Yep, I agree that is the beauty of this site.
That garage sale analogy of Scott's is bang on, but let's put it in even more perspective. Suppose I go to a garage sale this Friday and find a brand spanking new carded Vlix that someone had in the attic from the time a foreign exchange student was around and left it for Christmas as a gift. Junior had no clue who Vlix was, so we just put it aside as we couldn't remember the character from the movie.
The price sticker from the garage sale says $2
. What should I do? Tell the seller, no you're wrong, that's worth thousands? Maybe I should barter it down to $1.
Neither. I quietly and quickly pay the $2, all the while holding the card gingerly in my fingertips. I paid the asking price, end of story. Get back in the car and try not to wet the seat.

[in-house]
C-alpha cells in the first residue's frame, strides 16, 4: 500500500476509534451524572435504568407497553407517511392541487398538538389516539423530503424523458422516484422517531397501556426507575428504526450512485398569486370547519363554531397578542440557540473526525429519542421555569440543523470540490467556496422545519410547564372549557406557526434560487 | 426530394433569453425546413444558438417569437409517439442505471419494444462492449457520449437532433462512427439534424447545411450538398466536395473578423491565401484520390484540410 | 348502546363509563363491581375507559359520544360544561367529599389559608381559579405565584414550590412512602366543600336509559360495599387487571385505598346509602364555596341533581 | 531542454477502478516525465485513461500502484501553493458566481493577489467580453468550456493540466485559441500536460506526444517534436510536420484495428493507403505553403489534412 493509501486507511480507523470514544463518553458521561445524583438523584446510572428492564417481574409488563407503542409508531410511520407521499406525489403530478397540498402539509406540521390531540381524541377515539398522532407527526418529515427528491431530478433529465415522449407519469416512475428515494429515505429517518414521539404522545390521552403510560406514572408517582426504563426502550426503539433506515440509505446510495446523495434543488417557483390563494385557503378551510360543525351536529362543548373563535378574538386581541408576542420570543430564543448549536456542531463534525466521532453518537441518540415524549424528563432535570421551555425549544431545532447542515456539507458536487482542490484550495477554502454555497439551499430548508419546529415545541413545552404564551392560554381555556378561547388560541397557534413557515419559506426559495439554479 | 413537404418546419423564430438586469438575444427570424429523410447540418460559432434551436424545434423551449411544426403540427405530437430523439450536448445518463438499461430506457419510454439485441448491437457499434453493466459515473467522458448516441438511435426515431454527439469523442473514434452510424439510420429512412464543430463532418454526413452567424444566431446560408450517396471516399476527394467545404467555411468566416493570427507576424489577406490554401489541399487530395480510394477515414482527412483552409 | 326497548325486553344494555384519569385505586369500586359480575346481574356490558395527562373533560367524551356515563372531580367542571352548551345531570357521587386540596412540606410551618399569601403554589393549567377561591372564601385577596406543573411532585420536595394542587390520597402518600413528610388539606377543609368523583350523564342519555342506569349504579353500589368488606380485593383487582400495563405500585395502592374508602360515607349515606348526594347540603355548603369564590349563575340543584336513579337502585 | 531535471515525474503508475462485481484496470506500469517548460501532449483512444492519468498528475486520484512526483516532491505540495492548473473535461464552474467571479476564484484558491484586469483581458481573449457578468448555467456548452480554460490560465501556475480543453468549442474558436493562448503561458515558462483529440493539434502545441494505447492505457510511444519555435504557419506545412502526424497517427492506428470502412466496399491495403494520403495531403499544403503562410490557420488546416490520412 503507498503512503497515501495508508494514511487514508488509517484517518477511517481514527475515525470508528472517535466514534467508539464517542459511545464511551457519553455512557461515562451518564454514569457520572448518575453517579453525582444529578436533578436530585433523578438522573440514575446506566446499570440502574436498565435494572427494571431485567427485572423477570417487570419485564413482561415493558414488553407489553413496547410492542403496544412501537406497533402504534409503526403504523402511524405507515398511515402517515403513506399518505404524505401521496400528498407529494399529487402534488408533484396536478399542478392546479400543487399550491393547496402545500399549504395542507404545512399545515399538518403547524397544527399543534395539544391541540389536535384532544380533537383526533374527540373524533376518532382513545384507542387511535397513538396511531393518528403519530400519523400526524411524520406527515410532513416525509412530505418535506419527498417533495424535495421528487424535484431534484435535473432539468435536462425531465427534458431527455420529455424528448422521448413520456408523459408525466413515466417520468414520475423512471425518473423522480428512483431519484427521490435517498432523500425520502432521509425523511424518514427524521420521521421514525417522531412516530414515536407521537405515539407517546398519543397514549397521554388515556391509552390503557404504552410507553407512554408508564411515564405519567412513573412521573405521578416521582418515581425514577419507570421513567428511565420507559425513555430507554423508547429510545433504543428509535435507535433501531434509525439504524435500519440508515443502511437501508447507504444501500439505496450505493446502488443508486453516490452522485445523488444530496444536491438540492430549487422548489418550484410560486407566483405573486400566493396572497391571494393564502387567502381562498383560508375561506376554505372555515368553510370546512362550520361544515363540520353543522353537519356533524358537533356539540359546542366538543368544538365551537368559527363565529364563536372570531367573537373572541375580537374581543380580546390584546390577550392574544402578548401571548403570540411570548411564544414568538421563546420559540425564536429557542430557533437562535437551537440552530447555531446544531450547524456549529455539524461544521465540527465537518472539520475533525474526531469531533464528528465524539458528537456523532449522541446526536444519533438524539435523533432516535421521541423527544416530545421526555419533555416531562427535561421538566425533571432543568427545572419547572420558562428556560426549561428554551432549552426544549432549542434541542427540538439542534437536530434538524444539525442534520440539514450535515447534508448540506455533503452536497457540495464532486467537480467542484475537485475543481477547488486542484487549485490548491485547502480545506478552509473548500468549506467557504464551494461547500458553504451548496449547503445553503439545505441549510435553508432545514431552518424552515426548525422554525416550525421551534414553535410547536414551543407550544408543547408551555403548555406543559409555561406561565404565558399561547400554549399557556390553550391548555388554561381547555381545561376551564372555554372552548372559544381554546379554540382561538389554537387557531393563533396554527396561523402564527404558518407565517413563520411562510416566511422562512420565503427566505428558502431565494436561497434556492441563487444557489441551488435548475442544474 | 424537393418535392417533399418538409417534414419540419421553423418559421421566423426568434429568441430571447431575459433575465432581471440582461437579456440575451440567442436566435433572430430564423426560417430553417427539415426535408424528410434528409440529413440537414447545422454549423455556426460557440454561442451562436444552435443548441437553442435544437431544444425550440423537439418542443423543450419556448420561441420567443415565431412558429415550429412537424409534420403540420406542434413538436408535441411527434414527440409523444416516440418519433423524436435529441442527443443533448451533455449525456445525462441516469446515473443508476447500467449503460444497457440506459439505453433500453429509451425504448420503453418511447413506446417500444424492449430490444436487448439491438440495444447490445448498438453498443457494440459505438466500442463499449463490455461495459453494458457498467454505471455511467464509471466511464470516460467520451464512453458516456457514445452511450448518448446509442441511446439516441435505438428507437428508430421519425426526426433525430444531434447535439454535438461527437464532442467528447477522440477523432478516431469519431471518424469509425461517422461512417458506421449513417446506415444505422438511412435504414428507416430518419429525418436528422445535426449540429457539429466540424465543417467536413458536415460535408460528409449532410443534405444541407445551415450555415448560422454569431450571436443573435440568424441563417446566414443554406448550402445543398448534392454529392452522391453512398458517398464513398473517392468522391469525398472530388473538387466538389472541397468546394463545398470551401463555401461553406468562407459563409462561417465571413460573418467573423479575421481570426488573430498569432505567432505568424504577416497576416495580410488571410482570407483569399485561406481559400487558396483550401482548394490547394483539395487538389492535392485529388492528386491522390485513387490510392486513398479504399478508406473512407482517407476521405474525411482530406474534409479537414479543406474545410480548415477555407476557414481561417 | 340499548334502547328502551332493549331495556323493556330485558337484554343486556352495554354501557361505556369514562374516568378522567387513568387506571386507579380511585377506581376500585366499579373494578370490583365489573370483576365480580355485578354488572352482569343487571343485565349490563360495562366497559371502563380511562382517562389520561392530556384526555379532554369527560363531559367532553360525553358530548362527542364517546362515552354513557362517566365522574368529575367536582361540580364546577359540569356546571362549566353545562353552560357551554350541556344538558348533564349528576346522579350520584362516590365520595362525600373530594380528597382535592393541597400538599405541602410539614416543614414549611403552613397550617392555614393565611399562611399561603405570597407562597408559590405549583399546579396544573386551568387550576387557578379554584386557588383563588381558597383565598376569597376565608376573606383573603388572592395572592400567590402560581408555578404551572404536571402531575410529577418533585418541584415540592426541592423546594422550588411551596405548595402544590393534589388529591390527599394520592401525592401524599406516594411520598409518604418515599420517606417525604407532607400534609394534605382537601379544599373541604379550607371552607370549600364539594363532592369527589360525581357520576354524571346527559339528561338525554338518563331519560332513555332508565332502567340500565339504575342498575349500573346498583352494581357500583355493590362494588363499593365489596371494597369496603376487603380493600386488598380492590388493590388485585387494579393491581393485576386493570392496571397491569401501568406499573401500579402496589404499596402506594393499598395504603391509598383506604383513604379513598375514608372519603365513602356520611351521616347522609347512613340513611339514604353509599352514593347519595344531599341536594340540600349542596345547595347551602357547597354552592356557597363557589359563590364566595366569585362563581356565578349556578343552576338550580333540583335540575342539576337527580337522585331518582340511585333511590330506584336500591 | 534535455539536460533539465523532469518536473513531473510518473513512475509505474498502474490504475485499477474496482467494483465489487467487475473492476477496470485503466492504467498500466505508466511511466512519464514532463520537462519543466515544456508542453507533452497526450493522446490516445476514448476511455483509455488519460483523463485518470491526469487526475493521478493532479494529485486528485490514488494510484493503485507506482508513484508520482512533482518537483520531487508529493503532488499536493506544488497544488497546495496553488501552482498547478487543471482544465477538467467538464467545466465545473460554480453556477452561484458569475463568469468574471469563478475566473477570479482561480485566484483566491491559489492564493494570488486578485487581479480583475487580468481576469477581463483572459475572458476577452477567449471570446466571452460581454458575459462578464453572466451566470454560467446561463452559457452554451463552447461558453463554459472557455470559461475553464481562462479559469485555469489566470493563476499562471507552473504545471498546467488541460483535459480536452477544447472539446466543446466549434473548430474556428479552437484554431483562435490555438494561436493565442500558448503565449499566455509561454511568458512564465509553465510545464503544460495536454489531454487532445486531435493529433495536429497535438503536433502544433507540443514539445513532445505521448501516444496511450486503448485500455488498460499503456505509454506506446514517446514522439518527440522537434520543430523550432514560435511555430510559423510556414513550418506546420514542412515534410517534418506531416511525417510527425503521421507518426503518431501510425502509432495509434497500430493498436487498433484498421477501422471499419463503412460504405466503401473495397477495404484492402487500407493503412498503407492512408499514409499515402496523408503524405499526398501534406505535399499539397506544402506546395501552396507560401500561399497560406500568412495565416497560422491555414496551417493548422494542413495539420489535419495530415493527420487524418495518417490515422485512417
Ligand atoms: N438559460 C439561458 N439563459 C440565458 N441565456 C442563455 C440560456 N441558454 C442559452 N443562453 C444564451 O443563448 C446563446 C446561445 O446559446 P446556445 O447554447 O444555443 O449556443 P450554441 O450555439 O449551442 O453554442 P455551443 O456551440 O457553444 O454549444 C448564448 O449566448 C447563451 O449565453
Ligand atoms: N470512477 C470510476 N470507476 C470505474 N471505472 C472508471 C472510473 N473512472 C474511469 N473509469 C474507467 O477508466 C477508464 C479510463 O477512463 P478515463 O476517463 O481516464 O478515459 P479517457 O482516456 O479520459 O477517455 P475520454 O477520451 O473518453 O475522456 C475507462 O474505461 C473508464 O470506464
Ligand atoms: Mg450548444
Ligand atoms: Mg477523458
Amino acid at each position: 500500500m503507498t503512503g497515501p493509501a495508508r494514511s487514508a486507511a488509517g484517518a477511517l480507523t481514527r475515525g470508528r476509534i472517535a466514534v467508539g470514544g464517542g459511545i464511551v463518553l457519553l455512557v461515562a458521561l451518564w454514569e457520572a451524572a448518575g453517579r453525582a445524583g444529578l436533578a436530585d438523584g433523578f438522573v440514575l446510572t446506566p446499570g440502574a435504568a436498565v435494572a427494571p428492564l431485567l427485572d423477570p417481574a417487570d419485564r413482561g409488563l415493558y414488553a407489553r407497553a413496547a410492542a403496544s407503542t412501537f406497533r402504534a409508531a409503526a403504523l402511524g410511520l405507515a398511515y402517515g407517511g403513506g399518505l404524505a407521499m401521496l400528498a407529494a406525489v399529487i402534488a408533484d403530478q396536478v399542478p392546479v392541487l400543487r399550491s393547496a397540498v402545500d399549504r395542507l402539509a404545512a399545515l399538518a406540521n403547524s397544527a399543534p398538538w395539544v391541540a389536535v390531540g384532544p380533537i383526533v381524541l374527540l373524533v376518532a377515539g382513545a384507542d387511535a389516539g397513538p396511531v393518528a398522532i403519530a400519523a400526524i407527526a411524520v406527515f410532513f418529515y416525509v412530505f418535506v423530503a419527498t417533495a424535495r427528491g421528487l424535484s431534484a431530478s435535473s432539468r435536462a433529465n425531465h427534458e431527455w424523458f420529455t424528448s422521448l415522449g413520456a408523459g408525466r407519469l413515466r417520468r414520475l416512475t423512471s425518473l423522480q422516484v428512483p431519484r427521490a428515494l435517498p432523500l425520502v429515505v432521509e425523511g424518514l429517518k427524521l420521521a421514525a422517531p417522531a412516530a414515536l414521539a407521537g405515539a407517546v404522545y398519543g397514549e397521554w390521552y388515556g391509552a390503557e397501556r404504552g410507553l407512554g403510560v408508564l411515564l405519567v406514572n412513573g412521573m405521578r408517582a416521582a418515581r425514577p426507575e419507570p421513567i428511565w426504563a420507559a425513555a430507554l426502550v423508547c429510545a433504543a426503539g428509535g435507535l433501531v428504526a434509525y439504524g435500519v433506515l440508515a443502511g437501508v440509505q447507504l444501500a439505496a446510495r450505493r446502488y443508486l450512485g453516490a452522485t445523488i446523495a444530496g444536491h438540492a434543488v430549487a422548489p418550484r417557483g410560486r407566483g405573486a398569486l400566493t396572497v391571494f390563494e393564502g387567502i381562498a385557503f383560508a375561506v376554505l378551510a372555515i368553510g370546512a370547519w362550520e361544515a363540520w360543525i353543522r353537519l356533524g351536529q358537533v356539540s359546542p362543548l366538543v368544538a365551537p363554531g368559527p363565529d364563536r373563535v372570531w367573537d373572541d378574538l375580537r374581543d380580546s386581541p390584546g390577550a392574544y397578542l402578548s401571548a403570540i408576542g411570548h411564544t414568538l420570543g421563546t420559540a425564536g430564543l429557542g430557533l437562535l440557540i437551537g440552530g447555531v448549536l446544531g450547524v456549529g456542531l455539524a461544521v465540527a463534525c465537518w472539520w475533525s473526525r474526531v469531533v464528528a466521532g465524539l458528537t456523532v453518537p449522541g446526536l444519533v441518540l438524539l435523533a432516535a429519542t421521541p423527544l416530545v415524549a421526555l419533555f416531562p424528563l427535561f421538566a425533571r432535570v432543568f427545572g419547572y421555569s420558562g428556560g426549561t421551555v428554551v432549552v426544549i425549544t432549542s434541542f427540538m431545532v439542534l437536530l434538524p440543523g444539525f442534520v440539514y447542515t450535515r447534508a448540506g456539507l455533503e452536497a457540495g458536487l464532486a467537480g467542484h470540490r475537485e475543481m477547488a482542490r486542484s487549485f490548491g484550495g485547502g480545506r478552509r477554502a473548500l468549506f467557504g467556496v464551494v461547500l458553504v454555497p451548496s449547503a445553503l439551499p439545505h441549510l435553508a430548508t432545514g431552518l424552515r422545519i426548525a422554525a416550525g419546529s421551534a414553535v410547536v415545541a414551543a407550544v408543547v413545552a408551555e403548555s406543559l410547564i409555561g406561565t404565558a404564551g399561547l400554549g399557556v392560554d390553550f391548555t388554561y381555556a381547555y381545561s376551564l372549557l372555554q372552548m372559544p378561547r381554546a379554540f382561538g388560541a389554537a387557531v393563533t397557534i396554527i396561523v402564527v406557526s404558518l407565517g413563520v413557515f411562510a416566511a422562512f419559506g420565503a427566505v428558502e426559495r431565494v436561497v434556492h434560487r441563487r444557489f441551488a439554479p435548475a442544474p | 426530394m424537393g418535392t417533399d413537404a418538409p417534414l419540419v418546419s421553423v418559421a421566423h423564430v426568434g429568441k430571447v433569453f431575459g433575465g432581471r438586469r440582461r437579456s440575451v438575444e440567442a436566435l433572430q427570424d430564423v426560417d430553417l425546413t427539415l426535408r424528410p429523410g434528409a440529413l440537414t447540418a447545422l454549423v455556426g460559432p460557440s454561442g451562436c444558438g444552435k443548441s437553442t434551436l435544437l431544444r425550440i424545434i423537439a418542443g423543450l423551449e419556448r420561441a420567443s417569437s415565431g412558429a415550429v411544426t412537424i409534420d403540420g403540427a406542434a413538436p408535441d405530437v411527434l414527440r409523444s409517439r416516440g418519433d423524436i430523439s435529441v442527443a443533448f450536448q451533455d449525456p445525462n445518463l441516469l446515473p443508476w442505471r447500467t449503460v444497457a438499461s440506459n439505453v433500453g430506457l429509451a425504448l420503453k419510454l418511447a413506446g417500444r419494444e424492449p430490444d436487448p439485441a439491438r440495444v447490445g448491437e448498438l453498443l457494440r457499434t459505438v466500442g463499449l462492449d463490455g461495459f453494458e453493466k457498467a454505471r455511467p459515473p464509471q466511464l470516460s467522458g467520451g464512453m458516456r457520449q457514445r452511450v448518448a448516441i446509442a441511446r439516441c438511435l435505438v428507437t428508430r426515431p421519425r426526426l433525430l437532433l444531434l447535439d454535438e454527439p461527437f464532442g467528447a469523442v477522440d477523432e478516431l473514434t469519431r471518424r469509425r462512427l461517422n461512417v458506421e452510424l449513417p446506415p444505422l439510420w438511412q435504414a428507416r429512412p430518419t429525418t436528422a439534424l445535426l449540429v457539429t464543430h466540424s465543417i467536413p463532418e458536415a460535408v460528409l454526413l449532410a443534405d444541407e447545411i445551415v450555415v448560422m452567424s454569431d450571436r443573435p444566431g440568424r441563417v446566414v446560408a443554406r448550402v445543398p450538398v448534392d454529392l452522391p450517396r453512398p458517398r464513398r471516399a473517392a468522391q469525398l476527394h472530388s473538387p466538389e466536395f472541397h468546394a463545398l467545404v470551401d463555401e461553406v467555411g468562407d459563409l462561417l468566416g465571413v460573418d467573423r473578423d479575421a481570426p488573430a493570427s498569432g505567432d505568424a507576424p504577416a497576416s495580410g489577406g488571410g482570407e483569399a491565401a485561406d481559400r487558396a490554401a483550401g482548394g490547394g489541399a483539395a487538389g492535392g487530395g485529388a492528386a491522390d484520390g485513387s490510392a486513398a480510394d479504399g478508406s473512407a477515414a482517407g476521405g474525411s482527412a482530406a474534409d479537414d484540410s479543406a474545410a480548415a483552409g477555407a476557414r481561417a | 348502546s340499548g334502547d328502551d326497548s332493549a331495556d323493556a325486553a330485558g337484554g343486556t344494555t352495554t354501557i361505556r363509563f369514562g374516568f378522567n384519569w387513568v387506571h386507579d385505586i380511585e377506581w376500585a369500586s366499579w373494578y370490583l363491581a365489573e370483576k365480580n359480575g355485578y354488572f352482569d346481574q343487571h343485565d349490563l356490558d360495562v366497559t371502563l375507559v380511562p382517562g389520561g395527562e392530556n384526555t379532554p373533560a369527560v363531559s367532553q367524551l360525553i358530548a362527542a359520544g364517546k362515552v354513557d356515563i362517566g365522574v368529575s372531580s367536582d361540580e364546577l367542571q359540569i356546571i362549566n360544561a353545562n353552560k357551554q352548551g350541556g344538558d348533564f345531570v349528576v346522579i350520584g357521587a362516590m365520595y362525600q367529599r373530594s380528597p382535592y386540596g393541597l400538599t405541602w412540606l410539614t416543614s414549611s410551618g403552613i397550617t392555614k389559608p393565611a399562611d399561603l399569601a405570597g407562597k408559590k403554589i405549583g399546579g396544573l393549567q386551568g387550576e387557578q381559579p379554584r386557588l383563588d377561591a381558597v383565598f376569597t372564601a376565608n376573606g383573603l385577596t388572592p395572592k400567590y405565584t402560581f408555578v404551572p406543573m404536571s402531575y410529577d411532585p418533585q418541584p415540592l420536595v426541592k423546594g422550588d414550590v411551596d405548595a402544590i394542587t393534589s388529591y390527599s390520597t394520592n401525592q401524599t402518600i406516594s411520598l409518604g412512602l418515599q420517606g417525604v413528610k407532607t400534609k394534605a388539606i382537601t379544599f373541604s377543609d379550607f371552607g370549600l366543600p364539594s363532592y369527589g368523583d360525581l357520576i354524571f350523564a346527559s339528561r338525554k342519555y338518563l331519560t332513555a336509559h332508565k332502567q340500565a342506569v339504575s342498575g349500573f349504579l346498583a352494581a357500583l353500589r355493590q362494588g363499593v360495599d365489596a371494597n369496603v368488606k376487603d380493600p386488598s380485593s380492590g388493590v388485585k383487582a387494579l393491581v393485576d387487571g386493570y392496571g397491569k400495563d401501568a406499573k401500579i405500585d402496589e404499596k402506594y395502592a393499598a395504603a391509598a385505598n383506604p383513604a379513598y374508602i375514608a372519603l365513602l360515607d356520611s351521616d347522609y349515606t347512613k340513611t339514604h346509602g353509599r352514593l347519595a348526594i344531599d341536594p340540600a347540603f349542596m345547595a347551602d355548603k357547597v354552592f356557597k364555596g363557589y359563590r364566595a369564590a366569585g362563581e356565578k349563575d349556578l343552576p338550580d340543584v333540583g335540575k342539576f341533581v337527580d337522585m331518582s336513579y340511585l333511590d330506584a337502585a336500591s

Two days later, the seller tracks me down and says, whoa, I just realized what that's worth. Uh-huh, too bad. Like others have said, do your homework first.
There ain't nobody out there offering me my money back on star wars figures I paid full retail for that later went on sale, or I could pick up for $2 loose. Oops. And not a lot of us happen to be returning our Toy Fair Vaders to the fan club so we can pay them more. I'm sure they'd be pleased to pull in an extra $180 or so in profit, wouldn't they?
Goofy argument. The seller is greedy and stupid, end of story. If she pulls this stunt now, she'll do it again as she has clearly demonstrated the lack of integrity. Definitely file negative feedback, definitely file a complaint with ebay and most probably spend that $20 for the moderator/arbitrator. It would be worth the $20 to make her squirm and sweat.